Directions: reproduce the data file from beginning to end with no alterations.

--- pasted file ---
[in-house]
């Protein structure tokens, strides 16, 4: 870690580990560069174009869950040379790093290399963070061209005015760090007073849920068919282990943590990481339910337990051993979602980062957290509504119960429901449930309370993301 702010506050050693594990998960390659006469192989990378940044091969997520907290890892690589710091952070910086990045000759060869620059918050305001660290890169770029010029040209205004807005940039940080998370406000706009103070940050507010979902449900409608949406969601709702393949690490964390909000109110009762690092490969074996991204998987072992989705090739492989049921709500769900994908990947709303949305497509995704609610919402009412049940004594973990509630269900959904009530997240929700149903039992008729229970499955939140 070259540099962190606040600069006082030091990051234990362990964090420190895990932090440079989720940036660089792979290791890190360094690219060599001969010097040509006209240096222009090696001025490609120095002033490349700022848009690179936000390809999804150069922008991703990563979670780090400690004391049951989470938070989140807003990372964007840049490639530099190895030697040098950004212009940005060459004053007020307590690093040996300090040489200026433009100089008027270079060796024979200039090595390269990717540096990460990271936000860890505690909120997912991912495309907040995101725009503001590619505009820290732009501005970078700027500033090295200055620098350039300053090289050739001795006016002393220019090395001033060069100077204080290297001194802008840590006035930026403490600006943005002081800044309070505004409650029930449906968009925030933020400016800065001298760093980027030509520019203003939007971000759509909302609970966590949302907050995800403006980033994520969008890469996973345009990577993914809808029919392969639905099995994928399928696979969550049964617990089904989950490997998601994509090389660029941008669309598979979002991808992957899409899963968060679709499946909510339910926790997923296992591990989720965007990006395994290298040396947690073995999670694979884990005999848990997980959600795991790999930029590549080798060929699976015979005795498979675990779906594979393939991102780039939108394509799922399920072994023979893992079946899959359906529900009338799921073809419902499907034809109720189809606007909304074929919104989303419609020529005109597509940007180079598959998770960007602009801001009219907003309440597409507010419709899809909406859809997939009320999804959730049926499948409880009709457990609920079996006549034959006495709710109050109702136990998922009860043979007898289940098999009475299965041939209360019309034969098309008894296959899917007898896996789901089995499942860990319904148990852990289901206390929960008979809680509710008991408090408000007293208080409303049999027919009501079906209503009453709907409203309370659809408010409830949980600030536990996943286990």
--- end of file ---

[in-house]
């Protein structure tokens, strides 16, 4: 870690580990560069174009869950040379790093290399963070061209005015760090007073849920068919282990943590990481339910337990051993979602980062957290509504119960429901449930309370993301 702010506050050693594990998960390659006469192989990378940044091969997520907290890892690589710091952070910086990045000759060869620059918050305001660290890169770029010029040209205004807005940039940080998370406000706009103070940050507010979902449900409608949406969601709702393949690490964390909000109110009762690092490969074996991204998987072992989705090739492989049921709500769900994908990947709303949305497509995704609610919402009412049940004594973990509630269900959904009530997240929700149903039992008729229970499955939140 070259540099962190606040600069006082030091990051234990362990964090420190895990932090440079989720940036660089792979290791890190360094690219060599001969010097040509006209240096222009090696001025490609120095002033490349700022848009690179936000390809999804150069922008991703990563979670780090400690004391049951989470938070989140807003990372964007840049490639530099190895030697040098950004212009940005060459004053007020307590690093040996300090040489200026433009100089008027270079060796024979200039090595390269990717540096990460990271936000860890505690909120997912991912495309907040995101725009503001590619505009820290732009501005970078700027500033090295200055620098350039300053090289050739001795006016002393220019090395001033060069100077204080290297001194802008840590006035930026403490600006943005002081800044309070505004409650029930449906968009925030933020400016800065001298760093980027030509520019203003939007971000759509909302609970966590949302907050995800403006980033994520969008890469996973345009990577993914809808029919392969639905099995994928399928696979969550049964617990089904989950490997998601994509090389660029941008669309598979979002991808992957899409899963968060679709499946909510339910926790997923296992591990989720965007990006395994290298040396947690073995999670694979884990005999848990997980959600795991790999930029590549080798060929699976015979005795498979675990779906594979393939991102780039939108394509799922399920072994023979893992079946899959359906529900009338799921073809419902499907034809109720189809606007909304074929919104989303419609020529005109597509940007180079598959998770960007602009801001009219907003309440597409507010419709899809909406859809997939009320999804959730049926499948409880009709457990609920079996006549034959006495709710109050109702136990998922009860043979007898289940098999009475299965041939209360019309034969098309008894296959899917007898896996789901089995499942860990319904148990852990289901206390929960008979809680509710008991408090408000007293208080409303049999027919009501079906209503009453709907409203309370659809408010409830949980600030536990996943286990």